Immune cells, known as T cells (also called T lymphocytes), play a vital role in the anti-tumor immune response. T cells find, attack, and, when effective, kill cancer cells. Adoptive cell transfer (ACT), also called adoptive cell therapy, describes a form of cancer immunotherapy carried out by administering T cells to patients, providing them with an arsenal of killer cells.
T cells use a protein present on their surface called a T cell receptor (TCR) to identify cancer cells. Cancer cells express a protein on their surface called an antigen , and when a TCR binds an antigen, the T cell becomes activated to kill the cancer cell. An integral part of this system is regulated because each TCR recognizes a specific antigen. Immunity is most robust if a patient has a high number of T cells possessing TCRs programmed to find the antigen on their cancer.
In some situations, doctors can evaluate the specific antigen present on a patient’s cancer cells. In such a case, it may be possible to capitalize on the TCR’s role in activating the anti-tumor immune response by administering the patient T cells engineered to express antigen-specific TCRs. This method of ACT utilizing specially engineered TCRs has some efficacy as a cancer therapy, particularly in some types of melanoma. Unfortunately, immunosuppressive factors in the tumor microenvironment (TME) can limit the effectiveness of engineered T cells.
A recent study in Science Immunology provides new evidence on overcoming an immunosuppressive TME that allows ACT to work more effectively. This work focuses on a highly specialized subset of NKT cells, immune cells which perform functions of both T cells and natural killer (NK) cells. The cells utilized in this study, called invariant NK T (iNKT) cells, limit the functions of suppressive cells in the TME.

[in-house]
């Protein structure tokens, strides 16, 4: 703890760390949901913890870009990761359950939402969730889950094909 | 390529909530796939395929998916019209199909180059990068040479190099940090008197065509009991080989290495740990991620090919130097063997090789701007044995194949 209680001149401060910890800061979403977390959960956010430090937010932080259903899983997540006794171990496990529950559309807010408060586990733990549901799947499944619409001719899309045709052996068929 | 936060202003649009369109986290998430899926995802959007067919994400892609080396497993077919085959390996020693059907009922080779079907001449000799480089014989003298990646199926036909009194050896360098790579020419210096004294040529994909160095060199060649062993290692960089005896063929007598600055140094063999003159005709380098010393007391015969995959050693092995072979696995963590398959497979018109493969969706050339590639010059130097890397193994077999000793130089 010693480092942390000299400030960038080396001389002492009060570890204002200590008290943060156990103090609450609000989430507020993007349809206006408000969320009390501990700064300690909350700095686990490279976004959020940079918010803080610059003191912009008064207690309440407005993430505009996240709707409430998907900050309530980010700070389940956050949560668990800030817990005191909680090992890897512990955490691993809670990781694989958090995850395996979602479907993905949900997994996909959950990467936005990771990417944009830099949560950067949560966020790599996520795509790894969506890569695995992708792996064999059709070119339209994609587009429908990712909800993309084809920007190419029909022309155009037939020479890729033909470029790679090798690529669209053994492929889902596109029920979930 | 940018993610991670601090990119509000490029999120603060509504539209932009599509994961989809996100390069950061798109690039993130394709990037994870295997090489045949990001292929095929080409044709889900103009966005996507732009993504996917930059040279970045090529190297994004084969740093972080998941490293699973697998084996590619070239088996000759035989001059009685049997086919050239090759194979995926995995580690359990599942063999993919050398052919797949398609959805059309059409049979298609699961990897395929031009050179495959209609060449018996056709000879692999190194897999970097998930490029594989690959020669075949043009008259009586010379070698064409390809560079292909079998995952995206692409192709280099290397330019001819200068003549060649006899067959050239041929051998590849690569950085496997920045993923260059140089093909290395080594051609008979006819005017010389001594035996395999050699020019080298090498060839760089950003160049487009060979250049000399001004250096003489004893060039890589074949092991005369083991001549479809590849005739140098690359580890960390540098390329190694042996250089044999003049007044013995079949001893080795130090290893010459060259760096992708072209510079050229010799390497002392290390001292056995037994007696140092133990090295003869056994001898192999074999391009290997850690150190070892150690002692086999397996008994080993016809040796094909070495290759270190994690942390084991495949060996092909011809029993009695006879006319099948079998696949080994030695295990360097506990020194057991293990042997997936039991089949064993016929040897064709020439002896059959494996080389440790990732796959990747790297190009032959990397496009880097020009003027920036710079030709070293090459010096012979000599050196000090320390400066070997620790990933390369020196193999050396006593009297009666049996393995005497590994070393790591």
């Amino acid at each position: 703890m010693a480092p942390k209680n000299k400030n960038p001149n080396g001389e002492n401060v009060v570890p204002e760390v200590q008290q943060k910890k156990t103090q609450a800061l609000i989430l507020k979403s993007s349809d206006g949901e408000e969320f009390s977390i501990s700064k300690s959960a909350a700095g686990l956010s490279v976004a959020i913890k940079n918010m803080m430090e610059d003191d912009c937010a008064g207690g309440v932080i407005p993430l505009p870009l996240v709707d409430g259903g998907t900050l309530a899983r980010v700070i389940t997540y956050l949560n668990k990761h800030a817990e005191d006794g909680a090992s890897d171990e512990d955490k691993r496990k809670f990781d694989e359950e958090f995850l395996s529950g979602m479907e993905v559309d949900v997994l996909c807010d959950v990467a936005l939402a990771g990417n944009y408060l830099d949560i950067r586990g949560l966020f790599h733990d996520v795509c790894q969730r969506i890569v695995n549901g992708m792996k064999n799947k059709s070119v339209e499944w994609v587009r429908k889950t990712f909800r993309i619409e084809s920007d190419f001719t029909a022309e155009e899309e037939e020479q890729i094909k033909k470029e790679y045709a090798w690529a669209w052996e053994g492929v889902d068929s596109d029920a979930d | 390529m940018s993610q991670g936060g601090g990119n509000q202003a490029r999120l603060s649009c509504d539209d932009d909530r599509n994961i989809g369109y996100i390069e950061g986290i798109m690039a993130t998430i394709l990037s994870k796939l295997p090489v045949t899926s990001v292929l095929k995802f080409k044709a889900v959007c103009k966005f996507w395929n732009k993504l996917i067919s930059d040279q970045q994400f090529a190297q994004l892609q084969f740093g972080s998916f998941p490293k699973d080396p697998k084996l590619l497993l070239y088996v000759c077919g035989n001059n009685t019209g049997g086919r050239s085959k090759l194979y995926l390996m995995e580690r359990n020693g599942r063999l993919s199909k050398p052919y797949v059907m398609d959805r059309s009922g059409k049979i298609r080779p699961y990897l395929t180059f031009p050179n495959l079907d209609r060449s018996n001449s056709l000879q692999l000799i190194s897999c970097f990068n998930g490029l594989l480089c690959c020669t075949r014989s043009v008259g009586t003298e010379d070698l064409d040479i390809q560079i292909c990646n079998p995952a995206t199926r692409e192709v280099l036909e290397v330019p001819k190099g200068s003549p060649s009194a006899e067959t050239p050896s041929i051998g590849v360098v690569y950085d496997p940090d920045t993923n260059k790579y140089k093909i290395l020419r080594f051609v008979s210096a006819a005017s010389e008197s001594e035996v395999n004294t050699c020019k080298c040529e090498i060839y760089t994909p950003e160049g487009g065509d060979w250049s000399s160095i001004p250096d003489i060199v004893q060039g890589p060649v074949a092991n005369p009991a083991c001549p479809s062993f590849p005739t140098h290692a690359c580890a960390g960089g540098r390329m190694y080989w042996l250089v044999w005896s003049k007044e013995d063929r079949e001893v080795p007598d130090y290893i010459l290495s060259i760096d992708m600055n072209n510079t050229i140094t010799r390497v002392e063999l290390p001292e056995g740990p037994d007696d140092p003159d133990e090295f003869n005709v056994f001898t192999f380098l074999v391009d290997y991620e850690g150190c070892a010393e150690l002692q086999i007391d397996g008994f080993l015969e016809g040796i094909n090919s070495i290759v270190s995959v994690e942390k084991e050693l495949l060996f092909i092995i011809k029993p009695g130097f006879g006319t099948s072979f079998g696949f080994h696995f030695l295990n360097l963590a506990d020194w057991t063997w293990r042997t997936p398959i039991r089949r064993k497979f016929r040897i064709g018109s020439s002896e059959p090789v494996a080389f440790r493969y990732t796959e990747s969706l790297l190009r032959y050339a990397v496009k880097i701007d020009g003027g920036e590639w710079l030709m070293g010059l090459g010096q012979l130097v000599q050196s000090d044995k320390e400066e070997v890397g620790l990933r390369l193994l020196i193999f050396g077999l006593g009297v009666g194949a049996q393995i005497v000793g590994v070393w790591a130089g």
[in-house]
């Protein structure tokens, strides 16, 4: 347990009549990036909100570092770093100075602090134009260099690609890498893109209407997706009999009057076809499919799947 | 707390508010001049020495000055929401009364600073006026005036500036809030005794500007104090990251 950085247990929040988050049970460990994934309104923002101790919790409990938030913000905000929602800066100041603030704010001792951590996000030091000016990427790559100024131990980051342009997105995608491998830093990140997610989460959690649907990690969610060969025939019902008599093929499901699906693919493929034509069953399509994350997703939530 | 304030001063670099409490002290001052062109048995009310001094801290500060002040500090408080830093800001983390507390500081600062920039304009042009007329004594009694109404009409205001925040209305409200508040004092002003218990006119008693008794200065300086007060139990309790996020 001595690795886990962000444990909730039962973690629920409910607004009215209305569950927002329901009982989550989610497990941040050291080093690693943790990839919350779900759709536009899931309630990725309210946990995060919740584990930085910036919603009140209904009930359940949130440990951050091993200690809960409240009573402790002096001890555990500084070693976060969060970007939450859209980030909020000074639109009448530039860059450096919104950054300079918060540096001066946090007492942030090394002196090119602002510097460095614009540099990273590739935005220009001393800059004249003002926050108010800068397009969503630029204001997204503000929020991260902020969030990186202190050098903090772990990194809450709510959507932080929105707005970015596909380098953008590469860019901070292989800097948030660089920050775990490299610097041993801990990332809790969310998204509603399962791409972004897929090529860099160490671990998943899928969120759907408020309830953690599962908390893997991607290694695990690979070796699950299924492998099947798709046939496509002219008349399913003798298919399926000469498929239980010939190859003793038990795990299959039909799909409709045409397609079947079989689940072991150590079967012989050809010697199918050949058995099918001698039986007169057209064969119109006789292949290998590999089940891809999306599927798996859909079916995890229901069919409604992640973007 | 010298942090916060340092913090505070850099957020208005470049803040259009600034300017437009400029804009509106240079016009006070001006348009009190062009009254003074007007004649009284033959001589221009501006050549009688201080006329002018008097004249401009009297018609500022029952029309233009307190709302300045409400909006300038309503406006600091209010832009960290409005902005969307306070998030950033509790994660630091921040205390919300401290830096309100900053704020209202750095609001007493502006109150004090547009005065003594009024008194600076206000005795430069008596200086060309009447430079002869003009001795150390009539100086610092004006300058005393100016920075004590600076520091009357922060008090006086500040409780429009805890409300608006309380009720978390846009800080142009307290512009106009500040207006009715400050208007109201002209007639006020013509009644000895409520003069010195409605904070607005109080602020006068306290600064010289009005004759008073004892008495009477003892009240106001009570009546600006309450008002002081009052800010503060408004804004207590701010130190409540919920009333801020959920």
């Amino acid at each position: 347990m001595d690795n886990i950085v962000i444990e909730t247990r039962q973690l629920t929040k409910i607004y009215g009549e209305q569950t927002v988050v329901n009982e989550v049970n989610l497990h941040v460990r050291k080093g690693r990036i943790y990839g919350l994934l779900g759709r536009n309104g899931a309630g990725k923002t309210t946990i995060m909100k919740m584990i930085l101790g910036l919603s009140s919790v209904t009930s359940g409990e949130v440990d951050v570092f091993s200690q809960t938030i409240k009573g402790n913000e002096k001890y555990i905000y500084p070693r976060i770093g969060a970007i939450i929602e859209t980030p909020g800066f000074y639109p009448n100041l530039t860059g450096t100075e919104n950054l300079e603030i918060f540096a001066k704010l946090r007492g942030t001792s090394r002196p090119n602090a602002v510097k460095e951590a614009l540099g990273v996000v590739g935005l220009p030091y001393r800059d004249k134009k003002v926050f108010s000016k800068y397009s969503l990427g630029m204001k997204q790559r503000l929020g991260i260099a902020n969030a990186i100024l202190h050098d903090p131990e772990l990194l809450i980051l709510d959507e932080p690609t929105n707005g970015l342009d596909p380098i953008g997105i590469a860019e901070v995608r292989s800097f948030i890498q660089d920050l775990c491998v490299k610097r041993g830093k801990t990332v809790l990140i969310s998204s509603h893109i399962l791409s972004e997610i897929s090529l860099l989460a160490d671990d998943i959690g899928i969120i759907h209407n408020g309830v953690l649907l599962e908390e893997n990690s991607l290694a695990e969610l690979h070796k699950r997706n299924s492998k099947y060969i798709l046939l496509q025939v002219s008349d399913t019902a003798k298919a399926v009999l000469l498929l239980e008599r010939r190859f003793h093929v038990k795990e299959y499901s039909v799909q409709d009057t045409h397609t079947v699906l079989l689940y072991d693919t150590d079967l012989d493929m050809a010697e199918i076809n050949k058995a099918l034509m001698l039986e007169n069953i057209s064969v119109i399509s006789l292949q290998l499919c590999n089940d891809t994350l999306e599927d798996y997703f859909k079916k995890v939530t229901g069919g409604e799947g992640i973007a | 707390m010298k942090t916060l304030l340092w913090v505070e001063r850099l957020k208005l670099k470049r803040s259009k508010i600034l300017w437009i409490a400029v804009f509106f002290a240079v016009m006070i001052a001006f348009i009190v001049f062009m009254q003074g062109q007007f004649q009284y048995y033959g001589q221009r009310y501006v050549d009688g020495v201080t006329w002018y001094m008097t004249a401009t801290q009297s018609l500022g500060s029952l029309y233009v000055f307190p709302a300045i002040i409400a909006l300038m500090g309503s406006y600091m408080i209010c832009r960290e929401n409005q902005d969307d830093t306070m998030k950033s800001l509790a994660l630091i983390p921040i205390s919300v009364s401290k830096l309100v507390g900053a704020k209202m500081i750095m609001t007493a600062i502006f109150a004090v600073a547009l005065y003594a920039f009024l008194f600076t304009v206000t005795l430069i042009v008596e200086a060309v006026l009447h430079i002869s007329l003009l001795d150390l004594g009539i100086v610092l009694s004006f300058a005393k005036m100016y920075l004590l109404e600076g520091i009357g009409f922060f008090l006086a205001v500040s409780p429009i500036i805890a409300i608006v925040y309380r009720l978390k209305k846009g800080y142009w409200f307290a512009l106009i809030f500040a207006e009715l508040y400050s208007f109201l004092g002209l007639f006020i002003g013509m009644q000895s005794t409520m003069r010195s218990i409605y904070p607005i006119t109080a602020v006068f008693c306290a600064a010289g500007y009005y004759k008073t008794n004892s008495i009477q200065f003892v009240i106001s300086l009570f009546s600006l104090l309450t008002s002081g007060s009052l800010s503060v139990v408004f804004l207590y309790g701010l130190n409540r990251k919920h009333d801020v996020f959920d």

The researchers engineered iNKT cells to express a specialized TCR. When transferred into mice, the TCR-engineered iNKT cells proved more effective in controlling tumors than unmodified iNKT cells or T cells engineered with the same TCR. The study found that the TCR-engineered iNKT cells both killed cancer cells and reduced the activities of the immunosuppressive cells in the TME. The authors then utilized a multistage vector platform which ensured delivery of the transferred cells to the tumor. This drug delivery enhancement, combined with an iNKT agonist, improved both anti-tumor functions.
The authors conclude that harnessing the dual functions of iNKT cells to attack cancer cells and simultaneously hinder immunosuppressive cells could become a novel ACT strategy.